A study that was published in the month of April in Circulation found that approximately two out of five U.S. women who gave birth in the year 2019 had excellent heart health prior to birth, with weight and obesity as the main risk factors and which was followed by diabetes and high blood pressure.
A poor heart health condition puts both the mothers and children at riskof developing heart disease, leading to more than one of four deaths due to pregnancy (26.5 percentage) as per the American Heart Association Heart Disease and Stroke Statistics 2022 Update.
Health Officials Aim to Increase Preventive Funding and Awareness of Maternal Death in the U.S.
The efforts to reduce the amount of women who die from pregnancy-related or complications related to delivery are under way.
In 2021 it will be the year that the Biden administration announced Black Maternal Health Week that will be observed from every year from April 11 to 17. This year, the White House has pledged to decrease to the “unacceptably high maternal mortality and morbidity rates and to [tackle] health disparities that are rooted in systemic racism,” according to the statement.
This includes increased funds to educate healthcare workers on how to identify bias and protect the rights of patients in healthcare.
HEAR HER campaign “HEAR HER” campaign is focused on informing women on the need to be aware of urgent warning signs that can be seen during and after pregnancy . It also aims to enhance communication between women and their health doctors.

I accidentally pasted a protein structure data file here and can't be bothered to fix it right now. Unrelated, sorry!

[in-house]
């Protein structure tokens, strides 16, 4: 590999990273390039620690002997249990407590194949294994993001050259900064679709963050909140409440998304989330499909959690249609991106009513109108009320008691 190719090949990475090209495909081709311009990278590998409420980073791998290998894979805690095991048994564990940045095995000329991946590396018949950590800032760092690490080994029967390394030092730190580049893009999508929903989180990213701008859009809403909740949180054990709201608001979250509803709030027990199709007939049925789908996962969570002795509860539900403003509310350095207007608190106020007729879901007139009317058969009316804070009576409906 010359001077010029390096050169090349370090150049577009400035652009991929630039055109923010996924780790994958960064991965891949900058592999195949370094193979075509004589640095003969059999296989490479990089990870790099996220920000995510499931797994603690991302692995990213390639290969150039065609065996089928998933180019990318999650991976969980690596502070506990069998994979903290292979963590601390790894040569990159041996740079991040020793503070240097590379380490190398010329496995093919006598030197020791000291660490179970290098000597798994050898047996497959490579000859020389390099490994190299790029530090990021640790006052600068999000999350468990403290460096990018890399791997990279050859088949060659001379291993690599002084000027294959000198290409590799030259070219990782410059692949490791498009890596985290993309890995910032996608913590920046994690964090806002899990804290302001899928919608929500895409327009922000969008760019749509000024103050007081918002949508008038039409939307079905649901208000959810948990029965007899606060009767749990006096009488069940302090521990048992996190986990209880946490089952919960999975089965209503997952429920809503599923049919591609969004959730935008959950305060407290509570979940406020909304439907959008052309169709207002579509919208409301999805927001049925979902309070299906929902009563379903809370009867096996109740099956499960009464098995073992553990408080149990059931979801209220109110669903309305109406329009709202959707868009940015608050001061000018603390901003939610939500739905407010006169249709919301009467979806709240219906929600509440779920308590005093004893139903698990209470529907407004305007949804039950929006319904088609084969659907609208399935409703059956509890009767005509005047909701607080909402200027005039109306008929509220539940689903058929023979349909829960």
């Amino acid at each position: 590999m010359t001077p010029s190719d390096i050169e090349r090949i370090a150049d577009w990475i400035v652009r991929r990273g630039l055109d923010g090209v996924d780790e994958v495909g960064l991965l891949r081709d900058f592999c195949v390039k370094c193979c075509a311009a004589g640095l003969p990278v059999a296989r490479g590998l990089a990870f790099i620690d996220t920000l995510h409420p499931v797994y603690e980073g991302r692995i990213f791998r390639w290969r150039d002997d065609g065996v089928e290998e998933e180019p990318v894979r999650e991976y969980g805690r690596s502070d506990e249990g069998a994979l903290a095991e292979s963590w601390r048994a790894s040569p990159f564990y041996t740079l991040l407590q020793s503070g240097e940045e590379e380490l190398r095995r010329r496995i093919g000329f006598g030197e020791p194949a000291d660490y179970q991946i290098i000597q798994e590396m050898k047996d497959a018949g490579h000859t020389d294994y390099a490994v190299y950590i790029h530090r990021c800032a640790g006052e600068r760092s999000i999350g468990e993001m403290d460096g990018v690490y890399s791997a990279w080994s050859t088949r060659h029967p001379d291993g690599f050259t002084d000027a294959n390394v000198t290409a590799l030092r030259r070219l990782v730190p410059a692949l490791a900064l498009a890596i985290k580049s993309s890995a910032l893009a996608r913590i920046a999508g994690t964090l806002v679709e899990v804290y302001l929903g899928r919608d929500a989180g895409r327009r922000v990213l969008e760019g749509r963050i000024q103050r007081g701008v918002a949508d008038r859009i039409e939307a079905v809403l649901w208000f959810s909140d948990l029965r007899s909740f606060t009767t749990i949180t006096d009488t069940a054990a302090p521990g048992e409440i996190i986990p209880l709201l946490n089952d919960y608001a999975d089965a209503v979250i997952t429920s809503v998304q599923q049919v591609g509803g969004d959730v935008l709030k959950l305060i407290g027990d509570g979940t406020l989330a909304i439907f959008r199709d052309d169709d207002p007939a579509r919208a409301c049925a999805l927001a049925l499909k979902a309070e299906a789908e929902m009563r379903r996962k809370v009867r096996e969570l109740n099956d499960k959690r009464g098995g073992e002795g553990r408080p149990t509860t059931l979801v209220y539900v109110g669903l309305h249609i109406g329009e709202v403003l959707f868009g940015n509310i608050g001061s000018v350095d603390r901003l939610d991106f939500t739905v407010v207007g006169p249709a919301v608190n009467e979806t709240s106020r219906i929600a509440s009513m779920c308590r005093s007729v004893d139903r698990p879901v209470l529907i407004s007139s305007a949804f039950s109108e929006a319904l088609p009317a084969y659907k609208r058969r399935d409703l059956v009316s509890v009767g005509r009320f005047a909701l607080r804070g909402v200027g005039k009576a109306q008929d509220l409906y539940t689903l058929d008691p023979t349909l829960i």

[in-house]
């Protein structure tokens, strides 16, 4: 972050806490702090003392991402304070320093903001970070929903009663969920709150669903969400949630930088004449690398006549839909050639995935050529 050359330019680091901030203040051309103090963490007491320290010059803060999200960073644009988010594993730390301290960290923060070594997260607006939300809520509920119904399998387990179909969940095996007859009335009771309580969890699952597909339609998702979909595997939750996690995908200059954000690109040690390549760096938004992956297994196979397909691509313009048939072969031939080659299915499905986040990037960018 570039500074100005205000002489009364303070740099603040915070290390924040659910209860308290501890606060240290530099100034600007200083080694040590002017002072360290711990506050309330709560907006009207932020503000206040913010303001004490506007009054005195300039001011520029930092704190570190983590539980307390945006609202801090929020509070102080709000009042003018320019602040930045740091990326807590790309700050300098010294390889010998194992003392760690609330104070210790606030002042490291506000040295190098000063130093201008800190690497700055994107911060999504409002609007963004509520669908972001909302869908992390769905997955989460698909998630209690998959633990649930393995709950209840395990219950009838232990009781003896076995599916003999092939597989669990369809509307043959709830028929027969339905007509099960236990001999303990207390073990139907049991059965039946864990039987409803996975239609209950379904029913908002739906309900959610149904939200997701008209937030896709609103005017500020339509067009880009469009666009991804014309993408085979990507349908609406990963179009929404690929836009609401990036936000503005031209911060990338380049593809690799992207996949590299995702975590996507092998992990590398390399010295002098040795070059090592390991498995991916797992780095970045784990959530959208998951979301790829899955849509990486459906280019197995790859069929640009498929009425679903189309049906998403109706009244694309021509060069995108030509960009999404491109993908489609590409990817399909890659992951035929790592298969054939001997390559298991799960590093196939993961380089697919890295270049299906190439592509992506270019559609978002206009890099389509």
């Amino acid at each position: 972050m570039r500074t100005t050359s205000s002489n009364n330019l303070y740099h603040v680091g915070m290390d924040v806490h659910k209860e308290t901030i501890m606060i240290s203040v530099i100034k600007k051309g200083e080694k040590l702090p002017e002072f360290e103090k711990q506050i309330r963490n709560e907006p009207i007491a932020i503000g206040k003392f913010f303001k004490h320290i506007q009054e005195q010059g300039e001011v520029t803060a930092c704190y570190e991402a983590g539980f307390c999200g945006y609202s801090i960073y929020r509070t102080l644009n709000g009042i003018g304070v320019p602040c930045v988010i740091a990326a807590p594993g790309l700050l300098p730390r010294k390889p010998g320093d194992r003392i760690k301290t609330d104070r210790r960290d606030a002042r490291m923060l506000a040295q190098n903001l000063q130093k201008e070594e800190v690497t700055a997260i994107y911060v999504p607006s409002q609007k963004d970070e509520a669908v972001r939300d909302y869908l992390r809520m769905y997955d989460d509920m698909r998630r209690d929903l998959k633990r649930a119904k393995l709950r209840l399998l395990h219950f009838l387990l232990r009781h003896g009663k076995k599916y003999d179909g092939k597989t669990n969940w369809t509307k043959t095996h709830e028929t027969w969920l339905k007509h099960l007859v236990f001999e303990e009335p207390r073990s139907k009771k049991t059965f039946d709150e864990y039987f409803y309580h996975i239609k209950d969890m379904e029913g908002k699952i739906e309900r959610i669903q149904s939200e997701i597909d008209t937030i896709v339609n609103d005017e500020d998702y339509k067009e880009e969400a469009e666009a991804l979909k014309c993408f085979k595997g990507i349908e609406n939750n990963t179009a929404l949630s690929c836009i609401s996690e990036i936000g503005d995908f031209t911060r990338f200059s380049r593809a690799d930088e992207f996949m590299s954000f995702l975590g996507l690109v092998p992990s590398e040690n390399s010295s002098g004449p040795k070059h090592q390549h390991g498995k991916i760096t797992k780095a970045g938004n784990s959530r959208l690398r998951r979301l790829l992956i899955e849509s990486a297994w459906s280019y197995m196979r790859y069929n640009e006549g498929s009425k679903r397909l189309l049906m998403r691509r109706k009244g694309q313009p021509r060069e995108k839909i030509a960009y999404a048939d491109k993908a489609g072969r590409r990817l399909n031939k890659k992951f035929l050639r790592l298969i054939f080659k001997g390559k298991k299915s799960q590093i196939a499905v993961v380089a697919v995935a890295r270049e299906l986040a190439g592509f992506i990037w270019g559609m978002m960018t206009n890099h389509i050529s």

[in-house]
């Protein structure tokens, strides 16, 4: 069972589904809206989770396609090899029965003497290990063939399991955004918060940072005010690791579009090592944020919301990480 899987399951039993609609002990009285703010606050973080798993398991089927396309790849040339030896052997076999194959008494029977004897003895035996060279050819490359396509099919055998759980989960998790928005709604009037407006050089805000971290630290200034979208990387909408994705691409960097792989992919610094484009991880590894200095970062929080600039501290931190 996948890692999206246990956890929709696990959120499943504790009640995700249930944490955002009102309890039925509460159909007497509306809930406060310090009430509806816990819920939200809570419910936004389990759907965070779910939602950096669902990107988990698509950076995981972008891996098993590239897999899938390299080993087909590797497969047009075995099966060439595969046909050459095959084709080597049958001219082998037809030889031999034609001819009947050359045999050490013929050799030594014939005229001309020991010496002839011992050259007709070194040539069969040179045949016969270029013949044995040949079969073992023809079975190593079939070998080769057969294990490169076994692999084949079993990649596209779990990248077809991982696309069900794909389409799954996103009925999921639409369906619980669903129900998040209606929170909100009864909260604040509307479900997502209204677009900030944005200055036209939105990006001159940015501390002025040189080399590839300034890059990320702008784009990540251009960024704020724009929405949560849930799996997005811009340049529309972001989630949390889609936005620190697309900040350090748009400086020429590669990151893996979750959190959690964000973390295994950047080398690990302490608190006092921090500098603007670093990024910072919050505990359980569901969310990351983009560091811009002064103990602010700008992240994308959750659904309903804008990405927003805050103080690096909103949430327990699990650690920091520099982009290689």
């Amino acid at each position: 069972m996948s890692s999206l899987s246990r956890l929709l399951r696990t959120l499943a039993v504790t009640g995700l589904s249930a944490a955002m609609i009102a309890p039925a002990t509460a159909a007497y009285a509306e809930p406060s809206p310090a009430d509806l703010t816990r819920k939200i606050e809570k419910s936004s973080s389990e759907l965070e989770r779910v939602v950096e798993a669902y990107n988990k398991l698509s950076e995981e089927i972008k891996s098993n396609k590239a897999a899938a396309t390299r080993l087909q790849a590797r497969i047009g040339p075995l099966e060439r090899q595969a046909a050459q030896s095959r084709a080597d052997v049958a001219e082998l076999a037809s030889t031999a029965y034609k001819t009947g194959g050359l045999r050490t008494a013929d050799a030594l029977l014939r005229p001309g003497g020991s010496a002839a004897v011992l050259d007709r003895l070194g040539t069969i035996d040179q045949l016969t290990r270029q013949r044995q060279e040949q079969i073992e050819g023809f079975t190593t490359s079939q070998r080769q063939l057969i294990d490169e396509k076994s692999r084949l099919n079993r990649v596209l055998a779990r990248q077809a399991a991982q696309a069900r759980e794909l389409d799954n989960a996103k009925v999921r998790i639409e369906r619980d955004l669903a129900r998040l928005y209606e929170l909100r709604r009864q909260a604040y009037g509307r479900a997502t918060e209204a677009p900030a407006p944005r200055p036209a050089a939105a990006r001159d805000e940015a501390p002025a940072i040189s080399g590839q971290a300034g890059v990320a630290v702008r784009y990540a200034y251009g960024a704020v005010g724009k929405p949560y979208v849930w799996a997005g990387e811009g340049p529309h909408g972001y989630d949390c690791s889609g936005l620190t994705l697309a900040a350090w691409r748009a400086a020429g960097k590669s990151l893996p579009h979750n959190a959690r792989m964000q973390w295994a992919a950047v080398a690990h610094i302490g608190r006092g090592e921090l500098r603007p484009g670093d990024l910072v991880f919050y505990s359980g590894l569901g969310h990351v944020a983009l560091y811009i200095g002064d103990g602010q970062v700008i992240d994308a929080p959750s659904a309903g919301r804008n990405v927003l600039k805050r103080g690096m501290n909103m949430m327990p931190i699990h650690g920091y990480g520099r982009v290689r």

“Many people have limited health literacy, and they do not know what questions to ask their healthcare providers,” Miller says. Miller.
Signs and Symptoms to Watch for During Pregnancy and a Year After Delivery
Here are some warning signs for potential life-threatening situations as per the CDC.
- Headache that isn’t going and gets worse with time
- Affright or dizziness
- Vision changes
- An elevated temperature of 100.4 or more
- Extreme swelling of hands or the face
- Are you worried about hurting yourself or your child
- Trouble breathing
- Heart racing or chest pain
- Severe nausea and vomiting
- A severe stomach pain that won’t disappear
- The baby’s movements stop or slow during pregnancy.
- Vaginal bleeding, or fluid leakage during pregnancy
- Vaginal bleeding, or discharge following the birth of a baby
- Acute swelling, redness or discomfort in your arm or leg
- Tiredness that is overwhelming